There are CPAN authors other than your good self.
    And they're not in the minority yet, although I'm sure that you're working
    on that. :-)

    Nicholas Clark
  • Ricardo SIGNES at Jan 11, 2008 at 2:08 am
    * Mark Jason Dominus [2008-01-10T15:53:46]
    A simple (to use) way to do this would be to make it available as a
    bool in the result of caller.

    confess "bad programmer, no cookie" unless (caller)[11];
    I wonder if maybe it is time to say that the last element of caller()
    will be a hashref?
    ...or /something/. I don't mind (caller)[-1] being a hashref, I don't mind
    having to call stack_info. I don't even mind some sort of Want.pm-like thing
    noticing that caller was being assigned to %caller. Once we're at caller()
    returning a dozen things, though... I do start to want something clearer than a
    list. I certainly don't object to some kind of core object.

    --
    rjbs
  • Chromatic at Jan 11, 2008 at 5:34 am

    On Thursday 10 January 2008 18:08:00 Ricardo SIGNES wrote:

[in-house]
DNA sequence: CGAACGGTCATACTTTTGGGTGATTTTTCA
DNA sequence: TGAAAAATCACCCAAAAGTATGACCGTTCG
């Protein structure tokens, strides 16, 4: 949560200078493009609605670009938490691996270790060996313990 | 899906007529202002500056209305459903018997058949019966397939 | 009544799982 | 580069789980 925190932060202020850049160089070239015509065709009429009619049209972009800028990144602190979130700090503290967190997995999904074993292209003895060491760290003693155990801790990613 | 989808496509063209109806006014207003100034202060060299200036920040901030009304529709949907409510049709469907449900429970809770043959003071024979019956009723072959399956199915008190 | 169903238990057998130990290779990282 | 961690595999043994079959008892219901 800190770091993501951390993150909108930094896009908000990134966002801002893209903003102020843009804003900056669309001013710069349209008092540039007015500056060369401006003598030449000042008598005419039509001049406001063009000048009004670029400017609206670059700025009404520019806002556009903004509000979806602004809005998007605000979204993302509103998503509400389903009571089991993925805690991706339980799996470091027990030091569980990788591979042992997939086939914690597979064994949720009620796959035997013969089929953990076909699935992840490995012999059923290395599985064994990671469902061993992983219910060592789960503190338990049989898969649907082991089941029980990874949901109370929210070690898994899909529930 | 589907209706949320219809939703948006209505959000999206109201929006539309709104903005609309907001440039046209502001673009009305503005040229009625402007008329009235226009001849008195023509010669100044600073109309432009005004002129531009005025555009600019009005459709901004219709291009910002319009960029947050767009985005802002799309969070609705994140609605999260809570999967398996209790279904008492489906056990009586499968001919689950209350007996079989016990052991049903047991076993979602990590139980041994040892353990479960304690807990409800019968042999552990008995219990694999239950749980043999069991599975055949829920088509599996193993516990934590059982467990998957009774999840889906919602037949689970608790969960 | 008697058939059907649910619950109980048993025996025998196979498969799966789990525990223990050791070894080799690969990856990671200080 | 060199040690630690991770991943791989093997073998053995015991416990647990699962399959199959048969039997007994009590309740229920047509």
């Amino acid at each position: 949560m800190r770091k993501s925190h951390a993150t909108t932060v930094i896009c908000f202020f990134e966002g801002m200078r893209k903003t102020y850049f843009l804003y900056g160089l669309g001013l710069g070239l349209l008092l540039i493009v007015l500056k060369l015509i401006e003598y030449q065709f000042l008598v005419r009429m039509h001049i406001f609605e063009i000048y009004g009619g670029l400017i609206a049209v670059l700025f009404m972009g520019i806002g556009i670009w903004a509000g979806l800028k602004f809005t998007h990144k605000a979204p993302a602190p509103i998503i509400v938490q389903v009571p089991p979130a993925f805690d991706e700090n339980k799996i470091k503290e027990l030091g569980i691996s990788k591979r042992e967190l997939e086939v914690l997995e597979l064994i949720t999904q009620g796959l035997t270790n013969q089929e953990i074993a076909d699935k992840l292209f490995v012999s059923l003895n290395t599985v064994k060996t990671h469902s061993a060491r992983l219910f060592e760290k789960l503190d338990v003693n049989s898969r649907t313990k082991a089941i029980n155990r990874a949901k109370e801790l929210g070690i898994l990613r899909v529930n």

...or /something/. I don't mind (caller)[-1] being a hashref, I don't mind
    having to call stack_info. I don't even mind some sort of Want.pm-like
    thing noticing that caller was being assigned to %caller. Once we're at
    caller() returning a dozen things, though... I do start to want something
    clearer than a list. I certainly don't object to some kind of core object.
    In scalar context it returns a package name. Is there any reason that,
    backwards-compatibility speaking, this couldn't be an object with overloaded
    stringification?

    -- c
  • Nicholas Clark at Jan 11, 2008 at 12:24 pm

    On Thu, Jan 10, 2008 at 09:34:00PM -0800, chromatic wrote:
    On Thursday 10 January 2008 18:08:00 Ricardo SIGNES wrote:

    ...or /something/. I don't mind (caller)[-1] being a hashref, I don't mind
    having to call stack_info. I don't even mind some sort of Want.pm-like
    thing noticing that caller was being assigned to %caller. Once we're at
    caller() returning a dozen things, though... I do start to want something
    clearer than a list. I certainly don't object to some kind of core object.
    In scalar context it returns a package name. Is there any reason that,
    backwards-compatibility speaking, this couldn't be an object with overloaded
    stringification?
    This seems like a workable solution.

    Nicholas Clark
  • Ricardo SIGNES at Jan 11, 2008 at 1:29 pm
    * chromatic [2008-01-11T00:34:00]
    On Thursday 10 January 2008 18:08:00 Ricardo SIGNES wrote:
    ...or /something/. I don't mind (caller)[-1] being a hashref, I don't mind
    having to call stack_info. I don't even mind some sort of Want.pm-like